Aaron Back writes in the Wall Street Journal Wall Street Journal "Bank of America (BAC) has been one of the biggest recipients of rising interest rates in recent years."
Paul Donofrio, Bank of America's CFO agrees, "It's a good economy."
Herr. But now it's back that argues that "Now that the tail wind is gone."
On Tuesday evening, Bank of America reported a net profit of $ 7.3 billion, or 6 percent in the first quarter, beating analysts' expectations.
Nevertheless, the bank's share price, even though it dropped by more than 2 percent in the morning, closed today just about where it closed yesterday.
"Some words from CFO Paul Donofrio told investors everything they needed to know. Net interest income increased by 6% last year at a combination of higher prices and about 3% gross domestic product growth in the US, he said. This year, with the Federal Reserve on pause, assessing expectations back and GDP growth slows, net interest income is likely to increase only around 3%, he said. "
It looks as if Bank of America has had so much from the Federal Reserve policy in recent years, and not just because the Fed has raised interest rates. For one thing, Bank of America is a strong lender to consumers. Part of the Federal Reserve strategy during today's recovery has been to create a sufficient wealth effect in the economy so that spending spending can be stimulated and help boost economic growth.
This is exactly what has happened.
And the rise in interest rates over the last couple of years has played straight into this plan.
Until a year ago, the interest rate was still low enough that the net interest margin of commercial banks could be very low. The rising interest rate has meant that BofA's net interest margin is increasing, especially since many consumer loans have somewhat longer maturities than commercial loans and can benefit from an increasing yield curve.
The bank's performance over the last couple of years indicates that this is exactly what happened. That's why Mr. Back warns about what can happen if interest rates fall or, especially if they start to decline. Bank of America's tailwind may be gone.
BofA's CFO Paul Donofrio argued that "Net interest income will also probably fall in the second quarter." He added that "this is due, among other things, to the fact that lower long-term rates are running early on prepayment of mortgages and mortgage-backed securities. Interest income will then begin to grow again in the second half," he said, of course, on global economic conditions. "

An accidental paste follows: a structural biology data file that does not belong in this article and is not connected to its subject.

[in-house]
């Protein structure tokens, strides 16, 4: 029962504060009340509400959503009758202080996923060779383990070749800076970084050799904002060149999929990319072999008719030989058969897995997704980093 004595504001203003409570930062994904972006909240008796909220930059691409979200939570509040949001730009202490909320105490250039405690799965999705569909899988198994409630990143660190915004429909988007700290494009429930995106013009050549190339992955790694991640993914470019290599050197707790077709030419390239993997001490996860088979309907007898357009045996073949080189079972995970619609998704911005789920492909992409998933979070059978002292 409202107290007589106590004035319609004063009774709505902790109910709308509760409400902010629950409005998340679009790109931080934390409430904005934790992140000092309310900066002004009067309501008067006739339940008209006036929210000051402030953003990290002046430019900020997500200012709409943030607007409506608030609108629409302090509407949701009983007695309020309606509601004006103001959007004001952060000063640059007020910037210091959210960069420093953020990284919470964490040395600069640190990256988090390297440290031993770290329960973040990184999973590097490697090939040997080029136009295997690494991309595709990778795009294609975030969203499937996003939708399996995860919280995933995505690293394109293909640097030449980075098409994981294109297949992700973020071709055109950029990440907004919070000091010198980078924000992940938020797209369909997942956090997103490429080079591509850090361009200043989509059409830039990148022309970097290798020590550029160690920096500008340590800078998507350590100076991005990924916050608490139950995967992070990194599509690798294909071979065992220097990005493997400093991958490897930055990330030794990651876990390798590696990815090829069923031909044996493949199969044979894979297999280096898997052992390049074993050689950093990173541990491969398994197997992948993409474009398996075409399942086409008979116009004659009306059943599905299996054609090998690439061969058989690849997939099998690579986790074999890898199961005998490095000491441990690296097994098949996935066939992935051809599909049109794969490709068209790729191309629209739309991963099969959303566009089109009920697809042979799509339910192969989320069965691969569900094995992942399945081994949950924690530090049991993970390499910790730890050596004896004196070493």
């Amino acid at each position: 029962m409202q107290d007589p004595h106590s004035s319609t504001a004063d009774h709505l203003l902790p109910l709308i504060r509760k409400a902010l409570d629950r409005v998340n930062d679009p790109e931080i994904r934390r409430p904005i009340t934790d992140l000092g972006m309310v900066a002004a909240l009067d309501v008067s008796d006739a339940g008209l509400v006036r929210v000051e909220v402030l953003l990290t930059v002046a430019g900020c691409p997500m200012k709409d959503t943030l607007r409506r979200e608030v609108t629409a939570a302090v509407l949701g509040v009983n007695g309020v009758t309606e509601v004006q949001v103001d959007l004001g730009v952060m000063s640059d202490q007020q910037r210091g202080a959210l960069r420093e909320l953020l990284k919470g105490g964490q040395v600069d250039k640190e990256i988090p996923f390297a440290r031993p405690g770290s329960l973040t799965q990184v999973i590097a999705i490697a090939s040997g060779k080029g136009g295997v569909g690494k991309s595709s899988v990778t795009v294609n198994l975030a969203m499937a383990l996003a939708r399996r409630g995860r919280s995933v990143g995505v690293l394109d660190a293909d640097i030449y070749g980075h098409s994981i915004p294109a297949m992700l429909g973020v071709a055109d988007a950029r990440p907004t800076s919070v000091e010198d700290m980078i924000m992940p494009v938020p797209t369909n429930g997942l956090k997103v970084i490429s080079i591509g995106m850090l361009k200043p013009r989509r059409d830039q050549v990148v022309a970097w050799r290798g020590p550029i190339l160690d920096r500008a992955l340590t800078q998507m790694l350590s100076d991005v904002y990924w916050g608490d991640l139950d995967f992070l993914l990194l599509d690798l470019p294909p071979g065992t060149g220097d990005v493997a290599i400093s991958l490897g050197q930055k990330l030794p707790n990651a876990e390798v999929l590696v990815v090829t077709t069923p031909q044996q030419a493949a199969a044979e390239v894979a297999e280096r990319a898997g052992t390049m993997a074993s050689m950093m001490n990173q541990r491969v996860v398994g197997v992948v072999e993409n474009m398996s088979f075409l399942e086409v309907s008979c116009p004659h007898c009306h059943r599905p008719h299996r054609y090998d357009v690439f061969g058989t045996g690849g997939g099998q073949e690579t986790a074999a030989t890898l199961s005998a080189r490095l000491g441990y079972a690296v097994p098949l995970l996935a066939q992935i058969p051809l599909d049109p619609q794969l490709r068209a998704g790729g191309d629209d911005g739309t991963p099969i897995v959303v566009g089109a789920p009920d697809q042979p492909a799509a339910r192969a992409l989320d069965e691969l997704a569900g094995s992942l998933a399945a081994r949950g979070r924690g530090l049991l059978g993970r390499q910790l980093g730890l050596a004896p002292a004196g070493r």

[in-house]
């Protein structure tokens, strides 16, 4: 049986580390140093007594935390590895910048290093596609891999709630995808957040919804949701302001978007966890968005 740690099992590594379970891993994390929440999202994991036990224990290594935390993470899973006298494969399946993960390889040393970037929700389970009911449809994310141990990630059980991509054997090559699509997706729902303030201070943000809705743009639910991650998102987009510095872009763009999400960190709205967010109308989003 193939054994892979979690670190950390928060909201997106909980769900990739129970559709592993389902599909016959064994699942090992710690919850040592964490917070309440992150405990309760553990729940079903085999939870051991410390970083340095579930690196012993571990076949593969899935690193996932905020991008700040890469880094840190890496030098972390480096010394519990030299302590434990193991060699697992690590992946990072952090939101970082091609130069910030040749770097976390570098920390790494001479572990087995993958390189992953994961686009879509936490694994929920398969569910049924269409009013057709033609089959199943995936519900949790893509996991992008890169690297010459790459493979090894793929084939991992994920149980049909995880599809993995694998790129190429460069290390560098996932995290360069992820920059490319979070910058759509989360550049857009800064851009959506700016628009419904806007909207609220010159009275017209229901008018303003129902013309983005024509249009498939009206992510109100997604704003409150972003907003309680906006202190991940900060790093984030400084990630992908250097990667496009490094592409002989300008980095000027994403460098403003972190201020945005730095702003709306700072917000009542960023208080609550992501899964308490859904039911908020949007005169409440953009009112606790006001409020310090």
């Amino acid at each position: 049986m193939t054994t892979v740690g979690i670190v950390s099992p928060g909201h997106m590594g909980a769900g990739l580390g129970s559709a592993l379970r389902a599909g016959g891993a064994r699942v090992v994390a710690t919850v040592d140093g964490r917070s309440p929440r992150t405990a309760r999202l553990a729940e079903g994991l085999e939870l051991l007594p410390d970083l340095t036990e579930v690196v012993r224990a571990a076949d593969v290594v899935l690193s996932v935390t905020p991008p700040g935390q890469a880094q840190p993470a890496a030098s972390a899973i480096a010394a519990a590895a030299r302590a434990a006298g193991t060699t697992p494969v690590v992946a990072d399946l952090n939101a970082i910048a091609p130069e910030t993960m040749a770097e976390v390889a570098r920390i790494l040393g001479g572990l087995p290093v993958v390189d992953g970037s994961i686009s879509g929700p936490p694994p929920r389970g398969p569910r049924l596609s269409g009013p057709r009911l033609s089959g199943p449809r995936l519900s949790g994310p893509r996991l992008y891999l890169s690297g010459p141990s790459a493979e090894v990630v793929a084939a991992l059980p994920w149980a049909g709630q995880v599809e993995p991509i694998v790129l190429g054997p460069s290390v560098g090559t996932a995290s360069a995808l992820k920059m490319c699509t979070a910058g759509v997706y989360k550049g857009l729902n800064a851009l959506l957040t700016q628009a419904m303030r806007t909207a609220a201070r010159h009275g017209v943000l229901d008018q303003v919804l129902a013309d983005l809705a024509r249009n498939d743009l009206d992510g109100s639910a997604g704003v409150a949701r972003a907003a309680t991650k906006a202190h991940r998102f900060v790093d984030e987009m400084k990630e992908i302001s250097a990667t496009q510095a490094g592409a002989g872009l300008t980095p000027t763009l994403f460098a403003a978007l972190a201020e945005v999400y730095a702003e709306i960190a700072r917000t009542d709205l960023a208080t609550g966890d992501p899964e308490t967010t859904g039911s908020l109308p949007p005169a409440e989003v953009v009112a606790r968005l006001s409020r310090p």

. Donofrio concluded that "If conditions get worse and Fed edges against relief, all bets will be gone."
But when Donofrio was asked if he was considering measures to limit the bank's sensitivity to the interest rate, he did not rule it out. However, he explained that this move is very unlikely.
Thus, Mr. Back concludes that BofA's volatility in the exchanges is likely to remain until the interest rate actually stabilizes.
Overall, Bank of America posted some pretty admirable numbers. For example, the return on equity rose to 11.6 per cent in the first quarter. This does it right in the result mix of all six other largest banks in the United States.
It has taken Bank of America some time to reach this level, but when Brian Moynihan became the bank's CEO in 2010, the organization was actually losing money. The first full year Mr. Moynihan was CEO, Bank of America earned less than a 1.0 percent return on equity.
Although I have not been much of a fan of Mr. Moynihan, the Bank of America has seen its shareholder returns increase steadily during the economic upswing but comes only near a 10.0 percent return in 2018.
Herr. Moynihan continues to focus on building the largest consumer bank in the United States. This is particularly noticeable in three areas: cost management, financial center supply and becoming an industry leader in technology, especially in retail.
First, Bank of America experienced a 4.0 percent decline in overhead costs year on year. This performance continues Mr. Moynihan's emphasis on achieving and then maintaining industry standards in low infrastructure cost. He has seen good results in this area year after year.
Second, Mr. Moynihan has announced that BofA will establish 350 new financial centers on new and existing markets by 2021. He claims that more than 90 percent of the US population will have access to the Bank of America facility.
Thirdly, he wants the bank to be the technology leader for the retail customer. Digital sales are more than a quarter of the consumer income, and several organizations have declared Bank of America "Best in Class" in mobile banking.
Finally, Mr. Moynihan has seen that Bank of America is also a stock buyer. In the first quarter of 2019, the bank repurchased 6.3 billion of the shares.
Given all this activity, the BAC share price closed just around $ 30.00. A year ago, the stock price closed around $ 30.00.
Investors don't seem to be overwhelmed with what Mr. Moynihan does, nor what his vision is for the future of the Bank of America. This is in line with the attitude I have regarding BofA as an investment. I don't have a really good feeling about Mr. Moynihan or his ability to make the bank an industry leader. I felt this way in 2012, and I still feel like this today.
There are other big banks I would prefer to invest in.
Notice: I / We have no positions in any of the aforementioned shares, and no plans to start any positions within the next 72 hours. I wrote this article myself, and it expresses my own opinions. I do not receive compensation for it (other than from Seeking Alpha). I have no business relationship with a company whose stock is mentioned in this article.